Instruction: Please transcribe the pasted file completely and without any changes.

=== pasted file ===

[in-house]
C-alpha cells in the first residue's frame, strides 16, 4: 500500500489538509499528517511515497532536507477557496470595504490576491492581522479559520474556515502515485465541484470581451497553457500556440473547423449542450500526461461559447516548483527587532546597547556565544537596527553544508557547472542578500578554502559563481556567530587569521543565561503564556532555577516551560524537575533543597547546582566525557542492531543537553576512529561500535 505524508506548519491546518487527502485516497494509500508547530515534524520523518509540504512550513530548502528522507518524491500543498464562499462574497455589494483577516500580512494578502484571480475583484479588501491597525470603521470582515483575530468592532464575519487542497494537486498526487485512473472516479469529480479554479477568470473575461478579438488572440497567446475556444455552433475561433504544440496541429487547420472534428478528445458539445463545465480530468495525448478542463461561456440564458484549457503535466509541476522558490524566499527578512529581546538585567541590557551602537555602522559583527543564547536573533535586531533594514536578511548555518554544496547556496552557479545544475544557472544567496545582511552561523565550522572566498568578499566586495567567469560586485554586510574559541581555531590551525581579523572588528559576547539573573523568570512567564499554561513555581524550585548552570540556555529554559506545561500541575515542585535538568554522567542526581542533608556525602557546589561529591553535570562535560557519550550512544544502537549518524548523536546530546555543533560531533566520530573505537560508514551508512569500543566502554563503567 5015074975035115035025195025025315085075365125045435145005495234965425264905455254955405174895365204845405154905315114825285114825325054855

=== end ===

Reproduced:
[in-house]
C-alpha cells in the first residue's frame, strides 16, 4: 500500500489538509499528517511515497532536507477557496470595504490576491492581522479559520474556515502515485465541484470581451497553457500556440473547423449542450500526461461559447516548483527587532546597547556565544537596527553544508557547472542578500578554502559563481556567530587569521543565561503564556532555577516551560524537575533543597547546582566525557542492531543537553576512529561500535 505524508506548519491546518487527502485516497494509500508547530515534524520523518509540504512550513530548502528522507518524491500543498464562499462574497455589494483577516500580512494578502484571480475583484479588501491597525470603521470582515483575530468592532464575519487542497494537486498526487485512473472516479469529480479554479477568470473575461478579438488572440497567446475556444455552433475561433504544440496541429487547420472534428478528445458539445463545465480530468495525448478542463461561456440564458484549457503535466509541476522558490524566499527578512529581546538585567541590557551602537555602522559583527543564547536573533535586531533594514536578511548555518554544496547556496552557479545544475544557472544567496545582511552561523565550522572566498568578499566586495567567469560586485554586510574559541581555531590551525581579523572588528559576547539573573523568570512567564499554561513555581524550585548552570540556555529554559506545561500541575515542585535538568554522567542526581542533608556525602557546589561529591553535570562535560557519550550512544544502537549518524548523536546530546555543533560531533566520530573505537560508514551508512569500543566502554563503567 5015074975035115035025195025025315085075365125045435145005495234965425264905455254955405174895365204845405154905315114825285114825325054855